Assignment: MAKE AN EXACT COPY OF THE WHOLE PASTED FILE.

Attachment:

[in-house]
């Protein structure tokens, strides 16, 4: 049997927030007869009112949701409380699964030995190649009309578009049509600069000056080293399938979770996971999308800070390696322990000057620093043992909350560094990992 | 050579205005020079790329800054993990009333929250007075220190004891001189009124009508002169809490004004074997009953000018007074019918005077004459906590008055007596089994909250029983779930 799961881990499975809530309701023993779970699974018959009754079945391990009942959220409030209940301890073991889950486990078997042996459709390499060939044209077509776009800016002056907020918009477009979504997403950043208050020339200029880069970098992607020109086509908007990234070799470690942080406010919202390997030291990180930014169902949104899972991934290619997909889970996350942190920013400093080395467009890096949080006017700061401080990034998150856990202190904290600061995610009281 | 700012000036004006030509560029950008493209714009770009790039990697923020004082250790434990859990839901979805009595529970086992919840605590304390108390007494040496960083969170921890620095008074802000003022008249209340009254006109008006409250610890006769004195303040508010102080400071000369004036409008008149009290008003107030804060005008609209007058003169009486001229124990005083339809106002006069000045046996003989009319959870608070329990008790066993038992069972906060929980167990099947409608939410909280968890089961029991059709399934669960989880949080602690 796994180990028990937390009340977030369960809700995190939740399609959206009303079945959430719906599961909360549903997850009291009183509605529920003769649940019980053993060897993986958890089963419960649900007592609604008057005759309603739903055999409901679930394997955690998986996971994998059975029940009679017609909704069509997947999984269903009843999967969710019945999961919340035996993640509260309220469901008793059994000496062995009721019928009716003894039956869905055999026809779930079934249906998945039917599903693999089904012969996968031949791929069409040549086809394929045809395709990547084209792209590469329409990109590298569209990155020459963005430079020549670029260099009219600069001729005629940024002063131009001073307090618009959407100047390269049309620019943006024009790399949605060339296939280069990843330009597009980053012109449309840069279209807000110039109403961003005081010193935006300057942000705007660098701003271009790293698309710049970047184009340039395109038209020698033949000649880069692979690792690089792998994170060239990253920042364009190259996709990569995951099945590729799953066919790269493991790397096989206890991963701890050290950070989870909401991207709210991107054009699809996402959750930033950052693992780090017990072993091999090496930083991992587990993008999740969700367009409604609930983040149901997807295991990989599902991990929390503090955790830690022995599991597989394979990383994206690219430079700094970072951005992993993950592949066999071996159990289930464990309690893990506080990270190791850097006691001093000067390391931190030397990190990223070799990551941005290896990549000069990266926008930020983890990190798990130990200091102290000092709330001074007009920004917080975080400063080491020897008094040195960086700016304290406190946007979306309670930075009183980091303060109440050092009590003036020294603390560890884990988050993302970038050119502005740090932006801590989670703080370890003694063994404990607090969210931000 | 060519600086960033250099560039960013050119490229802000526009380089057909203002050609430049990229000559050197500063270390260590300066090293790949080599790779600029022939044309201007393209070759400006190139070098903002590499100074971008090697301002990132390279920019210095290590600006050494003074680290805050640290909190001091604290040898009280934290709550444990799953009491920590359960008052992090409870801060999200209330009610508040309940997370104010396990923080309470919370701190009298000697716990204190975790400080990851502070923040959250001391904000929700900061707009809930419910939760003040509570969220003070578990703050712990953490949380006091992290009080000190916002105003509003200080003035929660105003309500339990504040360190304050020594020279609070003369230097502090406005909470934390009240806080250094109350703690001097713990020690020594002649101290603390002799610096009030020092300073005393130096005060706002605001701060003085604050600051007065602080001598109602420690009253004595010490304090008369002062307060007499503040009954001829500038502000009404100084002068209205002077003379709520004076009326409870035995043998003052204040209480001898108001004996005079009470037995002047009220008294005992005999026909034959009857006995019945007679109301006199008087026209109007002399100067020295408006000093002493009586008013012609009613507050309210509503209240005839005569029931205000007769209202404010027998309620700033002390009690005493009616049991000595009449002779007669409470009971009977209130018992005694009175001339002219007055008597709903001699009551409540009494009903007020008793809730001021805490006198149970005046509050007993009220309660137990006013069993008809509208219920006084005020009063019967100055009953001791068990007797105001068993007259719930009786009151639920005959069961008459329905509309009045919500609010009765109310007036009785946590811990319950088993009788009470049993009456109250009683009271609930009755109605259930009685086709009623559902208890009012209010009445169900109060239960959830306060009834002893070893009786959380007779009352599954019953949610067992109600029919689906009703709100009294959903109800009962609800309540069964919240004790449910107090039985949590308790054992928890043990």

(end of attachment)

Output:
[in-house]
């Protein structure tokens, strides 16, 4: 049997927030007869009112949701409380699964030995190649009309578009049509600069000056080293399938979770996971999308800070390696322990000057620093043992909350560094990992 | 050579205005020079790329800054993990009333929250007075220190004891001189009124009508002169809490004004074997009953000018007074019918005077004459906590008055007596089994909250029983779930 799961881990499975809530309701023993779970699974018959009754079945391990009942959220409030209940301890073991889950486990078997042996459709390499060939044209077509776009800016002056907020918009477009979504997403950043208050020339200029880069970098992607020109086509908007990234070799470690942080406010919202390997030291990180930014169902949104899972991934290619997909889970996350942190920013400093080395467009890096949080006017700061401080990034998150856990202190904290600061995610009281 | 700012000036004006030509560029950008493209714009770009790039990697923020004082250790434990859990839901979805009595529970086992919840605590304390108390007494040496960083969170921890620095008074802000003022008249209340009254006109008006409250610890006769004195303040508010102080400071000369004036409008008149009290008003107030804060005008609209007058003169009486001229124990005083339809106002006069000045046996003989009319959870608070329990008790066993038992069972906060929980167990099947409608939410909280968890089961029991059709399934669960989880949080602690 796994180990028990937390009340977030369960809700995190939740399609959206009303079945959430719906599961909360549903997850009291009183509605529920003769649940019980053993060897993986958890089963419960649900007592609604008057005759309603739903055999409901679930394997955690998986996971994998059975029940009679017609909704069509997947999984269903009843999967969710019945999961919340035996993640509260309220469901008793059994000496062995009721019928009716003894039956869905055999026809779930079934249906998945039917599903693999089904012969996968031949791929069409040549086809394929045809395709990547084209792209590469329409990109590298569209990155020459963005430079020549670029260099009219600069001729005629940024002063131009001073307090618009959407100047390269049309620019943006024009790399949605060339296939280069990843330009597009980053012109449309840069279209807000110039109403961003005081010193935006300057942000705007660098701003271009790293698309710049970047184009340039395109038209020698033949000649880069692979690792690089792998994170060239990253920042364009190259996709990569995951099945590729799953066919790269493991790397096989206890991963701890050290950070989870909401991207709210991107054009699809996402959750930033950052693992780090017990072993091999090496930083991992587990993008999740969700367009409604609930983040149901997807295991990989599902991990929390503090955790830690022995599991597989394979990383994206690219430079700094970072951005992993993950592949066999071996159990289930464990309690893990506080990270190791850097006691001093000067390391931190030397990190990223070799990551941005290896990549000069990266926008930020983890990190798990130990200091102290000092709330001074007009920004917080975080400063080491020897008094040195960086700016304290406190946007979306309670930075009183980091303060109440050092009590003036020294603390560890884990988050993302970038050119502005740090932006801590989670703080370890003694063994404990607090969210931000 | 060519600086960033250099560039960013050119490229802000526009380089057909203002050609430049990229000559050197500063270390260590300066090293790949080599790779600029022939044309201007393209070759400006190139070098903002590499100074971008090697301002990132390279920019210095290590600006050494003074680290805050640290909190001091604290040898009280934290709550444990799953009491920590359960008052992090409870801060999200209330009610508040309940997370104010396990923080309470919370701190009298000697716990204190975790400080990851502070923040959250001391904000929700900061707009809930419910939760003040509570969220003070578990703050712990953490949380006091992290009080000190916002105003509003200080003035929660105003309500339990504040360190304050020594020279609070003369230097502090406005909470934390009240806080250094109350703690001097713990020690020594002649101290603390002799610096009030020092300073005393130096005060706002605001701060003085604050600051007065602080001598109602420690009253004595010490304090008369002062307060007499503040009954001829500038502000009404100084002068209205002077003379709520004076009326409870035995043998003052204040209480001898108001004996005079009470037995002047009220008294005992005999026909034959009857006995019945007679109301006199008087026209109007002399100067020295408006000093002493009586008013012609009613507050309210509503209240005839005569029931205000007769209202404010027998309620700033002390009690005493009616049991000595009449002779007669409470009971009977209130018992005694009175001339002219007055008597709903001699009551409540009494009903007020008793809730001021805490006198149970005046509050007993009220309660137990006013069993008809509208219920006084005020009063019967100055009953001791068990007797105001068993007259719930009786009151639920005959069961008459329905509309009045919500609010009765109310007036009785946590811990319950088993009788009470049993009456109250009683009271609930009755109605259930009685086709009623559902208890009012209010009445169900109060239960959830306060009834002893070893009786959380007779009352599954019953949610067992109600029919689906009703709100009294959903109800009962609800309540069964919240004790449910107090039985949590308790054992928890043990």